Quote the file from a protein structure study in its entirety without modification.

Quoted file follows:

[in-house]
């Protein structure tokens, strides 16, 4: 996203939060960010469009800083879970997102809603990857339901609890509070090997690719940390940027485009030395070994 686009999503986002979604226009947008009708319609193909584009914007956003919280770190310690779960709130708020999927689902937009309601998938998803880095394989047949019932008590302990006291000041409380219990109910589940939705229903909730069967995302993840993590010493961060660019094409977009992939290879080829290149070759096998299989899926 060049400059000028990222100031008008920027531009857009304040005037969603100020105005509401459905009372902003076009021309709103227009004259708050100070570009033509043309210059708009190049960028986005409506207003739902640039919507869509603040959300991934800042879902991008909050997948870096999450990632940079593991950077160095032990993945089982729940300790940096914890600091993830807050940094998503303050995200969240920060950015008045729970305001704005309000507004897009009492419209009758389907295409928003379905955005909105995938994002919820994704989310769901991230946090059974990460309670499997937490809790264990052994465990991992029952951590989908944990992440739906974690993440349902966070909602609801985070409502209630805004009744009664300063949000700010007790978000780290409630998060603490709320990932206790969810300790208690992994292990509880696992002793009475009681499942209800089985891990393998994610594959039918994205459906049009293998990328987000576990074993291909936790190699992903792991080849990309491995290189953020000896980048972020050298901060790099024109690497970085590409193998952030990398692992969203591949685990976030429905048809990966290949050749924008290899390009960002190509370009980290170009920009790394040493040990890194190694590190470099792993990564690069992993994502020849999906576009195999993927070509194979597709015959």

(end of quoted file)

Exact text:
[in-house]
């Protein structure tokens, strides 16, 4: 996203939060960010469009800083879970997102809603990857339901609890509070090997690719940390940027485009030395070994 686009999503986002979604226009947008009708319609193909584009914007956003919280770190310690779960709130708020999927689902937009309601998938998803880095394989047949019932008590302990006291000041409380219990109910589940939705229903909730069967995302993840993590010493961060660019094409977009992939290879080829290149070759096998299989899926 060049400059000028990222100031008008920027531009857009304040005037969603100020105005509401459905009372902003076009021309709103227009004259708050100070570009033509043309210059708009190049960028986005409506207003739902640039919507869509603040959300991934800042879902991008909050997948870096999450990632940079593991950077160095032990993945089982729940300790940096914890600091993830807050940094998503303050995200969240920060950015008045729970305001704005309000507004897009009492419209009758389907295409928003379905955005909105995938994002919820994704989310769901991230946090059974990460309670499997937490809790264990052994465990991992029952951590989908944990992440739906974690993440349902966070909602609801985070409502209630805004009744009664300063949000700010007790978000780290409630998060603490709320990932206790969810300790208690992994292990509880696992002793009475009681499942209800089985891990393998994610594959039918994205459906049009293998990328987000576990074993291909936790190699992903792991080849990309491995290189953020000896980048972020050298901060790099024109690497970085590409193998952030990398692992969203591949685990976030429905048809990966290949050749924008290899390009960002190509370009980290170009920009790394040493040990890194190694590190470099792993990564690069992993994502020849999906576009195999993927070509194979597709015959």